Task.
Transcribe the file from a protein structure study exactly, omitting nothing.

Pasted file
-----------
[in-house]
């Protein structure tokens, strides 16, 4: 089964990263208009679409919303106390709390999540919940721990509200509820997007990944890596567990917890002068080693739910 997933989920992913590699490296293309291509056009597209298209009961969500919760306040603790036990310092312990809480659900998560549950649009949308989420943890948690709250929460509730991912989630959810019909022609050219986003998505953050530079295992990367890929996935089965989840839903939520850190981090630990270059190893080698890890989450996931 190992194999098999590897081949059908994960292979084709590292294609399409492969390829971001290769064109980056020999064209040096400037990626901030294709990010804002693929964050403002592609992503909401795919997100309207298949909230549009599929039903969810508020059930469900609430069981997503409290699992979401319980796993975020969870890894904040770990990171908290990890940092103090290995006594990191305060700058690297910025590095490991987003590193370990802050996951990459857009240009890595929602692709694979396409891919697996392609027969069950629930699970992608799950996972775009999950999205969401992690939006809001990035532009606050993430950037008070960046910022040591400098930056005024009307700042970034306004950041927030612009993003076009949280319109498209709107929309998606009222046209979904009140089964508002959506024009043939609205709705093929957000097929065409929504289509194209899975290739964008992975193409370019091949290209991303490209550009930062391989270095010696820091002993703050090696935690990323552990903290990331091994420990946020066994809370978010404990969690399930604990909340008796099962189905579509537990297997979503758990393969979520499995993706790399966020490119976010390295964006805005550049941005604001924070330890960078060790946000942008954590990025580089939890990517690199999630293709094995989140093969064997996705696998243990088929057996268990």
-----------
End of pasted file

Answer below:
[in-house]
């Protein structure tokens, strides 16, 4: 089964990263208009679409919303106390709390999540919940721990509200509820997007990944890596567990917890002068080693739910 997933989920992913590699490296293309291509056009597209298209009961969500919760306040603790036990310092312990809480659900998560549950649009949308989420943890948690709250929460509730991912989630959810019909022609050219986003998505953050530079295992990367890929996935089965989840839903939520850190981090630990270059190893080698890890989450996931 190992194999098999590897081949059908994960292979084709590292294609399409492969390829971001290769064109980056020999064209040096400037990626901030294709990010804002693929964050403002592609992503909401795919997100309207298949909230549009599929039903969810508020059930469900609430069981997503409290699992979401319980796993975020969870890894904040770990990171908290990890940092103090290995006594990191305060700058690297910025590095490991987003590193370990802050996951990459857009240009890595929602692709694979396409891919697996392609027969069950629930699970992608799950996972775009999950999205969401992690939006809001990035532009606050993430950037008070960046910022040591400098930056005024009307700042970034306004950041927030612009993003076009949280319109498209709107929309998606009222046209979904009140089964508002959506024009043939609205709705093929957000097929065409929504289509194209899975290739964008992975193409370019091949290209991303490209550009930062391989270095010696820091002993703050090696935690990323552990903290990331091994420990946020066994809370978010404990969690399930604990909340008796099962189905579509537990297997979503758990393969979520499995993706790399966020490119976010390295964006805005550049941005604001924070330890960078060790946000942008954590990025580089939890990517690199999630293709094995989140093969064997996705696998243990088929057996268990």